- Speaker Pelosi said that she would not “give up” on fellow Democrat Joe Manchin over voting rights.
- Pelosi pointed to Manchin’s tenure as W.V. governor and secretary of state in gauging his thinking.
- She said that the congressional leaders may be able to address concerns that he has with the bill.
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House Speaker Nancy Pelosi of California on Sunday said that she would not “give up” on fellow Democrat Joe Manchin, the moderate West Virginia senator who last week came out against the party’s sweeping voting-rights bill.
In an op-ed in the Charleston Gazette-Mail last Sunday, Manchin argued against the For the People Act, also identified as S.1, contending that a major election reform bill should not be passed on a party-line vote.
The legislation would end partisan gerrymandering, expand early and absentee voting, establish national standards for voter registration, and blunt voter purges, among other things.
Manchin also reaffirmed his support for the filibuster, a position that has become anathema to many Democrats after years of legislative gridlock in Congress.
On CNN’s “State of the Union,” Pelosi remained hopeful when it came to Manchin, despite his public statements.
“I don’t give up on Joe Manchin,” she told host Dana Bash. “When he was governor and Secretary of State in West Virginia, he initiated many of the initial ideas that are in the H.R. 1, S.1, the For the People Act.”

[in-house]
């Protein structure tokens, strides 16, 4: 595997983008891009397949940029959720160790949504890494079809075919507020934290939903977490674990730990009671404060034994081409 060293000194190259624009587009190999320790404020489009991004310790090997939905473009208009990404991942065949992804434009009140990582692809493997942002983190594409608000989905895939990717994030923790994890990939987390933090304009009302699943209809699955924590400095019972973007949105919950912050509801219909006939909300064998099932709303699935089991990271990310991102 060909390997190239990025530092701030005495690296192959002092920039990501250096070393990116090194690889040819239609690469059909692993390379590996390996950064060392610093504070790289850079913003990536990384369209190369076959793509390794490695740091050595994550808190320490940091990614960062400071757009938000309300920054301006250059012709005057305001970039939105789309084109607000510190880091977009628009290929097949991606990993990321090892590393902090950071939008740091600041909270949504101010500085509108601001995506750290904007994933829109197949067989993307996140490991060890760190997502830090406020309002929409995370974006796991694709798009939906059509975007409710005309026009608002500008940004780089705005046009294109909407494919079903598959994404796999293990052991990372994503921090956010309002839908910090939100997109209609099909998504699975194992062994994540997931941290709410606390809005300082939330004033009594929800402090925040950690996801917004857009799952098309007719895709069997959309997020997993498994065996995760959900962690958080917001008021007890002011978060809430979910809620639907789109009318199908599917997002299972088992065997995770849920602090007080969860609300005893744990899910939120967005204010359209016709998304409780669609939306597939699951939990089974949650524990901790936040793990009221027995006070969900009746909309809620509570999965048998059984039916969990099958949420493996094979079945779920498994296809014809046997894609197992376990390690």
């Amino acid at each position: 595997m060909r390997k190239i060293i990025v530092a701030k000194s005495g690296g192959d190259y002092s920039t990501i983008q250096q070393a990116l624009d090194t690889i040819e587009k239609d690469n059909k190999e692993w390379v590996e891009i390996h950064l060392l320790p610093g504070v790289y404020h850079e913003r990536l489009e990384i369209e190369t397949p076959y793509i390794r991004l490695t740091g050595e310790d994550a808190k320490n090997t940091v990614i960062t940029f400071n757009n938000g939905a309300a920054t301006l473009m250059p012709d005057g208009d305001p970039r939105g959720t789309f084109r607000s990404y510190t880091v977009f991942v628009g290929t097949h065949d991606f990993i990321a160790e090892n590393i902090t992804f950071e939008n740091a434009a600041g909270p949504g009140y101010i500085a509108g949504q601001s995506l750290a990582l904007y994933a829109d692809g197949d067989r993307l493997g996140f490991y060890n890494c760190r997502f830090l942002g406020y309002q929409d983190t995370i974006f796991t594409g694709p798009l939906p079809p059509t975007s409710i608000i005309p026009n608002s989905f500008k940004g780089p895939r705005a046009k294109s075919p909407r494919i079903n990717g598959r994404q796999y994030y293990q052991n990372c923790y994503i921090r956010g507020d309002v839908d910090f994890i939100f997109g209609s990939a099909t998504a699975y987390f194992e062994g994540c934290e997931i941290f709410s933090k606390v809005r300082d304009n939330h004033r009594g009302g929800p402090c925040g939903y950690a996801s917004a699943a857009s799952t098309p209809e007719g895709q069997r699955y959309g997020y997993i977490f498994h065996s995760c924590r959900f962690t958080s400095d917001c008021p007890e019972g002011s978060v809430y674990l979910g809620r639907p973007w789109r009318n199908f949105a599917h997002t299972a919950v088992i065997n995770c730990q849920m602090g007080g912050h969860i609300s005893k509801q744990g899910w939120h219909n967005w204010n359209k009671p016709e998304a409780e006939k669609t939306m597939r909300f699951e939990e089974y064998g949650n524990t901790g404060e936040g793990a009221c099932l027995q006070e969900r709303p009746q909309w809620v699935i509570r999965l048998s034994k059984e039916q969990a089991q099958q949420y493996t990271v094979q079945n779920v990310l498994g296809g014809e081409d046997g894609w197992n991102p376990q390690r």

-Aaron Rupar (@atrupar) June 13, 2021
Pelosi expressed optimism in the Senate eventually passing the legislation, despite a chamber that is split 50-50 between Democrats and Republicans and with the filibuster still in place to potentially derail the legislation.
“I read the op-ed and you read a part of it – I think he left the door open,” she said. “I think it’s ajar. I’m not giving up.”
She added: “I do know that he has certain concerns about the legislation that we may be able to come to terms on.”
Pelosi said that she’s had a conversation with Manchin about the legislation.
In March, the House passed the For the People Act in a near party-line 220-210 vote. Rep. Bennie Thompson of Mississippi was the sole Democrat who voted against the bill, and no Republicans crossed over to support the legislation.